10/20/2005: Juan Cole On Iraq...
Tomdispatch has an Interview with Juan Cole about Iraq that is worth a read through. Part 1 is available at this link and is called The Treasure, the Strongbox, and the Crowbar.
Here is an excerpt:
… "I was just a Midwestern college professor. I taught my courses and wrote my articles about the Middle East. My interests were in religious institutions, religious movements, especially Shiite Islam and Sunni modernism. I knew where these movements came from. I knew the history of the Shiite clergy in Najaf back to the eighteenth century. And I had lived in the Middle East off and on for a significant period of time.
An "Army brat," with Arabic, Persian, and Urdu under his belt, a scholar who "can make something out of an Ottoman text," he teaches modern Middle Eastern history at the University of Michigan. He is exceedingly mild looking, mild-mannered, and quiet-spoken. Even his humor is hushed. He's ironic. The very name of his blog, he tells me, was meant as a quiet commentary on the "grandiose" blog titles people were then choosing back in 2002. And yet, as anyone who reads his blog knows, his mind is anything but mild. As a reasonable man increasingly appalled by the Bush administration and American policy in the Middle East, he can be, and often is, an impressively fierce essayist.
COLE: It's not just from Iraq. It's our picture of the world. The United States is a peculiarly insular society. Most people here haven't traveled very much and our mass media, all television news of any significance, is controlled by about five corporations.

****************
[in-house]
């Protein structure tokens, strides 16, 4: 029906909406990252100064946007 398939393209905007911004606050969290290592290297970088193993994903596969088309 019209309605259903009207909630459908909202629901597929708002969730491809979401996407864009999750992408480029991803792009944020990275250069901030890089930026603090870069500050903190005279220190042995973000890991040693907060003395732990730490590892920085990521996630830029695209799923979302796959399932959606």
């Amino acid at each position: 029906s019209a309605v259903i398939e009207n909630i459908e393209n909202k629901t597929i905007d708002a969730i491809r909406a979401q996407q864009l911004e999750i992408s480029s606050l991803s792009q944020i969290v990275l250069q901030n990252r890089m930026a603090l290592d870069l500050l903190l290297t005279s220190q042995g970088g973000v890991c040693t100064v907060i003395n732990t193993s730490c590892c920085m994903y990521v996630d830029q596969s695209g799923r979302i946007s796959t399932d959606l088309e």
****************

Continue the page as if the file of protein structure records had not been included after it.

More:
Basically, the public is informed about things like the Middle East by generalist journalists who were in Southeast Asia or Russia last year, and by politicians and bureaucrats who were dealing with some other region last week. And then there's official Washington spin, and the punditocracy, the professional commentators, mainly in New York and Washington, who comment about the Middle East without necessarily knowing anything serious about it. Anybody who's lived in parts of the world under the microscope in Washington is usually astonished at how we represent them. You end up with an extremely persistent set of images that almost no actual information is able to make a dent in.
TD: Can you apply this to Iraq?
COLE: The famous instance is the interview Deputy Secretary of Defense Paul Wolfowitz gave to National Public Radio in February before the Iraq War. He said words to the effect that Iraq will be a better friend to the United States than Saudi Arabia had been. It shows you he was intending to replace Saudi Arabia with Iraq as a pillar of the U.S. security establishment in the Middle East. Saudis are Wahabis and they have sensitivities about their holy cities, Mecca and Medina. Iraq, he said, is a Shia society. It's secular. He juxtaposed Shia and secular. And then he added, it doesn't have the problem of having holy cities.
The Washington power elite that planned out the invasion appears to have thought that Iraq was a secular society, including the Shiites amongst them, and they seem to have been unaware of Najaf and Kabala as among the holiest shrine cities in the world of Islam.
It's not a matter of stupidity on Wolfowitz's part. It's a matter of being uninformed. Willfully uninformed. He just believed whatever people like [long-time Iraqi expatriate politician and corrupt banker, now vice-premier] Ahmed Chalabi told him about Iraq. He probably hadn't read as much as a whole book on Iraq's modern history. Well, Iraq wasn't a secular society.
Part 2, Throwing Grenades in the Global Economic Cockpit, is also up at this link, and it is worth an entire read through.
Karen on 10.20.05 @ 09:28 AM CST